The 14th Annual Monterey Cowboy Poetry & Music Festival delivers the best of the West.
Thursday, November 29, 2012
Real cowboys live by their own rules: Don’t squat with your spurs on. Never ask a barber if you need a haircut. Never slap a man who’s chewing tobacco. The horse always eats first. And most importantly, don’t go where the path may lead, go where there is no path and make a trail.
The performers at this weekend’s Cowboy Poetry & Music Festival at the Monterey Conference Center make their own trails with prose and instrumentation, painting dusty landscapes of a bygone era as they do.
Juni Fisher (7pm Friday; 10:30am Saturday; 9am Sunday) is the real deal: Before launching a career in music, which has garnered a herd of awards including the 2011 Western Music Association Performer of the Year and True West Magazine’s 2011 and 2012 Best Solo Western Musician, she spent her teens and 20s making a living training horses and living on a ranch. The work was strenuous – and injury or bad weather meant no paycheck – but Fisher reflects on the lifestyle with adoration.
“The lone man/woman out on their own, against all odds, tilting at windmills like a western Don Quixote,” she says.
Fisher’s reverence for the cowboy routine was the inspiration behind her stellar debut Tumbleweed Letters.
“[My songs] are all tales about real people and their triumphs, failures, bravery and fears,” she says.
“Chinaman Jack” tells the story of an Asian opium dealer living in a small western town during the turn of the century and a murder wrongfully pinned on him that leads to his execution. An airy pan flute-led melody eerily sashays throughout the tune, like an ethereal spirit trying to find its home in a cemetery of unmarked graves. Fisher’s delivery is sweet but detached as if she’s nothing more than a third-person messenger relaying the news of the day.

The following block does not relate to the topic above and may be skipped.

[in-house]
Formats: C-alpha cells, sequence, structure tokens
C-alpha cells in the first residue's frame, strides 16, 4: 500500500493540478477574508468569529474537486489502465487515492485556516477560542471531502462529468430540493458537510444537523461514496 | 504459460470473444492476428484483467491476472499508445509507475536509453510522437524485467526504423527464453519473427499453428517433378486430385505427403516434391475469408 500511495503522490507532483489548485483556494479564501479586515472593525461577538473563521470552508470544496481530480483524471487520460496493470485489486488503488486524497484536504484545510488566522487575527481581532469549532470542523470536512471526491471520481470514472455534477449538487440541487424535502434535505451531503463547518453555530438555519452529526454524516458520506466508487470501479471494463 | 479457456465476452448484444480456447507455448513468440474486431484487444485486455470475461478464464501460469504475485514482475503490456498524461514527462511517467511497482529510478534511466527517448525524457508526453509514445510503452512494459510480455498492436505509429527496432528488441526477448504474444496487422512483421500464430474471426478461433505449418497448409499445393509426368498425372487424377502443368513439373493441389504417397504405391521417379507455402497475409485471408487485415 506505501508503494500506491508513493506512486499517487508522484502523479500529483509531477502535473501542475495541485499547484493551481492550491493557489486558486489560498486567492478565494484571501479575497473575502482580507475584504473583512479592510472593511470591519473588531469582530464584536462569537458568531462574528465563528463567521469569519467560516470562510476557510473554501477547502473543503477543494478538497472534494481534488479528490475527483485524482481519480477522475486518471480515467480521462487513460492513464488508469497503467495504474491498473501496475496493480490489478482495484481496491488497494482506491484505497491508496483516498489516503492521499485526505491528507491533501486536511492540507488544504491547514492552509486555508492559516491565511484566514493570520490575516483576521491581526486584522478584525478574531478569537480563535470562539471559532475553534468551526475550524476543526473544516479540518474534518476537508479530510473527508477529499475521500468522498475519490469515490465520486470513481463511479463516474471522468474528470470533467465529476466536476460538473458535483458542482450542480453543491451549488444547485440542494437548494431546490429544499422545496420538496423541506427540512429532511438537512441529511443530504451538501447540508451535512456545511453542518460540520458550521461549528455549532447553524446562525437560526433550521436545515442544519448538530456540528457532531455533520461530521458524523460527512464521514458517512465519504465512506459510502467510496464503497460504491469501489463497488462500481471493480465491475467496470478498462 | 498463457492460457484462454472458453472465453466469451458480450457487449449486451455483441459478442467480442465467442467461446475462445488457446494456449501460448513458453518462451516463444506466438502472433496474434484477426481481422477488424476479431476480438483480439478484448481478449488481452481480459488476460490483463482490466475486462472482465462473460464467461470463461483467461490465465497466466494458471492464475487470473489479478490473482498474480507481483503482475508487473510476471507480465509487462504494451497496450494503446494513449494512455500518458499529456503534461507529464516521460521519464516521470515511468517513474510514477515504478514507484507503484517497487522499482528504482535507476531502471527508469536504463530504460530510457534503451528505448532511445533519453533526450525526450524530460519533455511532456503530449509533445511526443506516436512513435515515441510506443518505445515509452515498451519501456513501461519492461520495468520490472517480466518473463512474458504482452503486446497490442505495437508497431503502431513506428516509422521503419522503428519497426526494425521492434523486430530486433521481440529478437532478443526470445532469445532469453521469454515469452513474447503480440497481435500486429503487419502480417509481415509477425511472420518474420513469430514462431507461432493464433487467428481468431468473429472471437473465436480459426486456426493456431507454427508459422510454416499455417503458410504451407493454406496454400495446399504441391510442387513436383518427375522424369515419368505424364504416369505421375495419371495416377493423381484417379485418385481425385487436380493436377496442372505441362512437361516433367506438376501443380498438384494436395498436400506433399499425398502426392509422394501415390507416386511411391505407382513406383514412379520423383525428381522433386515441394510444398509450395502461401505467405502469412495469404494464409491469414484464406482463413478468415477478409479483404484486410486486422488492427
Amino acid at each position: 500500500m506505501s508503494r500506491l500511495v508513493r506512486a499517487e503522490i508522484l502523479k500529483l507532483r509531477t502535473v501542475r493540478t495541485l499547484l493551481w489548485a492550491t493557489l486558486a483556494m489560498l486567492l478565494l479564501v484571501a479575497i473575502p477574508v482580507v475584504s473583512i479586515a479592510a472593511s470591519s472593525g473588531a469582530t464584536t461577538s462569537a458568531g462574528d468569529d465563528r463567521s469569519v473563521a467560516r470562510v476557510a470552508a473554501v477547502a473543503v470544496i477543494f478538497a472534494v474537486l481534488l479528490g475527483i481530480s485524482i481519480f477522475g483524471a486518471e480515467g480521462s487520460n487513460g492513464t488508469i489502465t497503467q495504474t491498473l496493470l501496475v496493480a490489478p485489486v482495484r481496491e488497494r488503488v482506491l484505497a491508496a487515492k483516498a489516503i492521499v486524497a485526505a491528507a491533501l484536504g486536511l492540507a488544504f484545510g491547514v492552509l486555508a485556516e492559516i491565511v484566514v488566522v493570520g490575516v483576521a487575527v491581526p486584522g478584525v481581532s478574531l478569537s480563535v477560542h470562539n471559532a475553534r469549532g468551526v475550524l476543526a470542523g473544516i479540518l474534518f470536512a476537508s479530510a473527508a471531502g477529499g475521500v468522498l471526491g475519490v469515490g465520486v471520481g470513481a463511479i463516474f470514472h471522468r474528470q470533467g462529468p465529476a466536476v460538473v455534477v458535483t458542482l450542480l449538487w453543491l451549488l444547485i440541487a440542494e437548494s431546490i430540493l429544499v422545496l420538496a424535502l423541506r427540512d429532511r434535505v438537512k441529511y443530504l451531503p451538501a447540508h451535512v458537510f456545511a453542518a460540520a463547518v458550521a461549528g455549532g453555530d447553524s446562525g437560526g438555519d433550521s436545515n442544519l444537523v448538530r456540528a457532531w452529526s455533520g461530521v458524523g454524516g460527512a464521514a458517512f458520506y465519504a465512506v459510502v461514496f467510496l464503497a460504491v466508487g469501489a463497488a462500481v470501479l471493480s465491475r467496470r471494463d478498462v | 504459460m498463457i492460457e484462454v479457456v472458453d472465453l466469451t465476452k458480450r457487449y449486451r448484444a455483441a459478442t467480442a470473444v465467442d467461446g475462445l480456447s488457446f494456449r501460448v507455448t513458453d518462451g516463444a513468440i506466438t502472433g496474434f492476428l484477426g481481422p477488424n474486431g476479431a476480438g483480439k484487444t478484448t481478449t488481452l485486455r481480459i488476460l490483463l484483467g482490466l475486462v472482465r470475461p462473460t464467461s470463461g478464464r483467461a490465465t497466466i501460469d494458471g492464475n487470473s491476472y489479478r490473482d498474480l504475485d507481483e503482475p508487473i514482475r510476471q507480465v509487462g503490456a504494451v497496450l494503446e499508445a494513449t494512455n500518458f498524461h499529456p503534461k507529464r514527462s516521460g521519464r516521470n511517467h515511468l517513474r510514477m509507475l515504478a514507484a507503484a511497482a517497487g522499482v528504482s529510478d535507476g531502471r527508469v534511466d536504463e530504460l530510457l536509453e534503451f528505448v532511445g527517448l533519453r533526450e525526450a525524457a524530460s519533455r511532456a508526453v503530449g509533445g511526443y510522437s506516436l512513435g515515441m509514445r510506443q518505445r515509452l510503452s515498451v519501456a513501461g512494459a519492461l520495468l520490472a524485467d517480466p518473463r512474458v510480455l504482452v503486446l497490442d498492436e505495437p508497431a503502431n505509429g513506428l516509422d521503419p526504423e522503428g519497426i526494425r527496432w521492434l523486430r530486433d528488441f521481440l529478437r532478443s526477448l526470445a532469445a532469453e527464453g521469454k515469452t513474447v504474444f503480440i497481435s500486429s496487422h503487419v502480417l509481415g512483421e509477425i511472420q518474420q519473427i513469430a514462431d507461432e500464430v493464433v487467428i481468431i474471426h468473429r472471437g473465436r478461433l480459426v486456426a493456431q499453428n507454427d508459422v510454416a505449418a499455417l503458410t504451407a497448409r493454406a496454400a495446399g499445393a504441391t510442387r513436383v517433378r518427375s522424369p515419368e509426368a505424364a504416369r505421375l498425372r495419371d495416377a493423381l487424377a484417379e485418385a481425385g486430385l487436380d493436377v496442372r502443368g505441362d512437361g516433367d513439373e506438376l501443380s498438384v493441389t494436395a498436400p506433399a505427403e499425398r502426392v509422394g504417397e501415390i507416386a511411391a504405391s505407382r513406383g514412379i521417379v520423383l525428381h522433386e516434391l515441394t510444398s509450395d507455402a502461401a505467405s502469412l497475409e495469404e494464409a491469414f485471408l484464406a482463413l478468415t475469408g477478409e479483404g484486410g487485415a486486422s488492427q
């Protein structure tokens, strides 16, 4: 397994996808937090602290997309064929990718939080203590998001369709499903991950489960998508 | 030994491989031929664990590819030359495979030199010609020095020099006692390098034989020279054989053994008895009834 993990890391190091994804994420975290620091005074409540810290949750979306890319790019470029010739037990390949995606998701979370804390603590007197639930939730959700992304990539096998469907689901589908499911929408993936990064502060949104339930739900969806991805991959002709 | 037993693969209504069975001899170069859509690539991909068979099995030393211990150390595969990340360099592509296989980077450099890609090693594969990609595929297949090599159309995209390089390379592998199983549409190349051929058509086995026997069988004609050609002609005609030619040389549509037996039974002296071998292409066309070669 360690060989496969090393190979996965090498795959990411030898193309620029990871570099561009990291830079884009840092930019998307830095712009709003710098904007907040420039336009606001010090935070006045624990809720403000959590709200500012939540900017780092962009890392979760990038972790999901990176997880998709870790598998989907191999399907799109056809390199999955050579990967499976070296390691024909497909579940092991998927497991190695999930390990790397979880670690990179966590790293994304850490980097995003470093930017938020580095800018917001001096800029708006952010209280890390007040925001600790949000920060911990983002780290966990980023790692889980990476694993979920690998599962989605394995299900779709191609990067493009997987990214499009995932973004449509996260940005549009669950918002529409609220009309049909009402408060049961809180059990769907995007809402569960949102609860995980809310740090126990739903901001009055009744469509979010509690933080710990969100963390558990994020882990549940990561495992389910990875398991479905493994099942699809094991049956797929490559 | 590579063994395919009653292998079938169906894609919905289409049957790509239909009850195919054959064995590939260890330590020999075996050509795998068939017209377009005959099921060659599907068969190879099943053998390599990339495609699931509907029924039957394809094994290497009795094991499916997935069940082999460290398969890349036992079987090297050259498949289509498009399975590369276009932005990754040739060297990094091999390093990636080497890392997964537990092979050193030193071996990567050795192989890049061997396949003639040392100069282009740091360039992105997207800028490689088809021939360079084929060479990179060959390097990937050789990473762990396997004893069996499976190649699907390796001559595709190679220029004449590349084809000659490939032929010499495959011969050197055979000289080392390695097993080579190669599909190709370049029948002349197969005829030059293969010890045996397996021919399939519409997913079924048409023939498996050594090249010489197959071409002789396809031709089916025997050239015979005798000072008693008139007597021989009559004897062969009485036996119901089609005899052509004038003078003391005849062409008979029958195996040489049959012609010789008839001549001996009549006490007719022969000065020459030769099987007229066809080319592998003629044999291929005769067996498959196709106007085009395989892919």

At nearly half Fisher’s age, Adrian (9am and 7pm Saturday; 9am Sunday) has the kind of singing voice – a blend of Aimee Mann and LeAnn Rimes – that sounds great even if she tries to sing off-key. The 20-year-old singer-songwriter’s undeniable talent has even won over one of the godfathers of cowboy music, Tom Russell, who produced Adrian’s sophomore album, Boots and Pearls.
“I was impressed that [Adrian] has such a great voice and was so at ease on stage,” Russell told The Cowboy Way. “She’s the breath of strong fresh air that the cowboy music scene needs.”
On her new release Buckaroogirl, the cowboy motif continues to run heavy throughout all 12 country-western pop tracks. On “Red Lipped Bronc Stomper,” Adrian belts out, “City girls ain’t got nothing on me.” The lyrics arrive behind a fireball of rocking electric guitars, themselves hot enough to, say, blaze a trail of their own.
MONTEREY COWBOY POETRY & MUSIC FESTIVAL happens 4:30-10:30pm Friday, Nov. 30; 9am-10pm Saturday, Dec. 1; 9am-4:30pm Sunday, Dec. 2, at the Monterey Conference Center, 2 Portola Plaza, Monterey. $225 all events; $20-$35 single day events. 659-1041, www.montereycowboy.org